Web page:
Sample progress bar: http://platform.netbeans.org/tutorials/nbm-paintapp.html#wrappingUp

Port a Swing application to the NetBeans Platform: http://platform.netbeans.org/tutorials/60/nbm-porting-basic.html

Further links:

http://netbeans.org/features/platform/index.html

http://netbeans.org/features/platform/all-docs.html

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I kind of assumed the question was about NB Platform app... Now I'm wondering if that's the case actually. –  Mchl Feb 12 '11 at 13:55

If your application is build using NetBeans Platform, then here's a tutorial about splash screen customisation: http://wiki.netbeans.org/Splash_Screen_Beginner_Tutorial

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That tutorial doesn't seem to be NetBeans Platform based... –  Puce Feb 12 '11 at 17:24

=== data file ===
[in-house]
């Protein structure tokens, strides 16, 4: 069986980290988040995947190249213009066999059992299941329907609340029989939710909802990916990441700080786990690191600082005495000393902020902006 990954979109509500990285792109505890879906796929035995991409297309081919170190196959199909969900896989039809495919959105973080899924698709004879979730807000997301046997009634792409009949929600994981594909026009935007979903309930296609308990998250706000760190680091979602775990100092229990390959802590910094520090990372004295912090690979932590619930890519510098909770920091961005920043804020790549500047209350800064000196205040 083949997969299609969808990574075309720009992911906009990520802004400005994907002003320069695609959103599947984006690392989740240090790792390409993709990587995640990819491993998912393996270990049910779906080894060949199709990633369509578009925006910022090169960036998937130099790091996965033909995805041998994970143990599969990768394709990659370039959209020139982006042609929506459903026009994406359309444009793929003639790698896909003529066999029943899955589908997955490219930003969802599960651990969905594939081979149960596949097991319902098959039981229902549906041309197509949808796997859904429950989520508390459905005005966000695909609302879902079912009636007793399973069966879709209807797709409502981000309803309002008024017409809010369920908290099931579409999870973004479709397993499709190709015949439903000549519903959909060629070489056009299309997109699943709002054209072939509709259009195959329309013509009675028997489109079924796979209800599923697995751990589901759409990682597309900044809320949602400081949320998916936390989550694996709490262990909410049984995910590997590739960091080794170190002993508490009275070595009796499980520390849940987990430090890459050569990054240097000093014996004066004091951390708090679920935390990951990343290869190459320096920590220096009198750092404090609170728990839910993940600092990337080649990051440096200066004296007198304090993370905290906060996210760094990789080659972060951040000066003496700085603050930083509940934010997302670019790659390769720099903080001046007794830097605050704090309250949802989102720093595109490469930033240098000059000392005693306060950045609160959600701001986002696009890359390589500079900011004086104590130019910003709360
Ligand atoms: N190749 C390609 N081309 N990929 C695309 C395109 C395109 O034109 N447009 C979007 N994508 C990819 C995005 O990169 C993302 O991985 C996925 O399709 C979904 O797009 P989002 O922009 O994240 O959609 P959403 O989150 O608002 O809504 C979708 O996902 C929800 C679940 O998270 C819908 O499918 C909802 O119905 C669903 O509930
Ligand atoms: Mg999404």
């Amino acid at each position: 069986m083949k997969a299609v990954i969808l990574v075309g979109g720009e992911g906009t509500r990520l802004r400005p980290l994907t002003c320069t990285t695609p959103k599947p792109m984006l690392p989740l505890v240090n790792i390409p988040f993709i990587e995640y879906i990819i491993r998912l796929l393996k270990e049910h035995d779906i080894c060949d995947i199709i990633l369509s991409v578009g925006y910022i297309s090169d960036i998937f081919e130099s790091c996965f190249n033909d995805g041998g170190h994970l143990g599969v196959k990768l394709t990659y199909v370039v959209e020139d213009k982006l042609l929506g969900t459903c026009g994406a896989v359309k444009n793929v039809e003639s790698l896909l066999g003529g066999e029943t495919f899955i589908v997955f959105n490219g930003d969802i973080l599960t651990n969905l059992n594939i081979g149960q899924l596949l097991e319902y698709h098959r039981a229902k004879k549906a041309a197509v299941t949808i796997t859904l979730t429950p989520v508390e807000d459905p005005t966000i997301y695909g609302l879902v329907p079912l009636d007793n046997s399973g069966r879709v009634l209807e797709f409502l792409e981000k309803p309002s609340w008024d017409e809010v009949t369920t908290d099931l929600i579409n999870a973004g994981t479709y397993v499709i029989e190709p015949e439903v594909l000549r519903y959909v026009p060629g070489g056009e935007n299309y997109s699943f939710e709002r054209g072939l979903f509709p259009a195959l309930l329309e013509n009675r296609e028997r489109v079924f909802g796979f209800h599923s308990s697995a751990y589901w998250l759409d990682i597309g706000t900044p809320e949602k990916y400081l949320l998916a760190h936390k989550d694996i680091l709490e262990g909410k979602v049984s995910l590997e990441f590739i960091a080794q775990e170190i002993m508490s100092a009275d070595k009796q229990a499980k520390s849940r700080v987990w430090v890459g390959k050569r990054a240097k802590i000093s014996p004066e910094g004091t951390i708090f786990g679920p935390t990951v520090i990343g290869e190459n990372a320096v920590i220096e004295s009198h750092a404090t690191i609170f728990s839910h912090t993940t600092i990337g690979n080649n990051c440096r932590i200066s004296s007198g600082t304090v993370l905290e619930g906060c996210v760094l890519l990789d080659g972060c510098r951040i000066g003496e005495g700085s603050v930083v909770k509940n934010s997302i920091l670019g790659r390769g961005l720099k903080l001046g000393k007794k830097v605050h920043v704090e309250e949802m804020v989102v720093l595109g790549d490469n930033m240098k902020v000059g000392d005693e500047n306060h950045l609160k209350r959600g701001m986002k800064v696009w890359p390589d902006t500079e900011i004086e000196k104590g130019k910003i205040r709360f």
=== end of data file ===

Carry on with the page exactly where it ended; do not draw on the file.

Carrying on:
There is a sample Javafx equivalent of Splash screen. However this splash screen is basically a java swing applet that is called from javafx to be displayed to the user and simulates more or less eclipse and netbeans splash screen using progress bar and titles for the loaded contents. This is the link.

You must be able to get the code and separate out the splash screen code written in java swings and use it for yourself.

This is a custom java swings splash screen. and hence to center the splash screen it uses the traditional

Dimension screenSize = Toolkit.getDefaultToolkit().getScreenSize();
Dimension labelSize = l.getPreferredSize();
setLocation(screenSize.width / 2 - (labelSize.width / 2), 
                  screenSize.height / 2 - (labelSize.height / 2));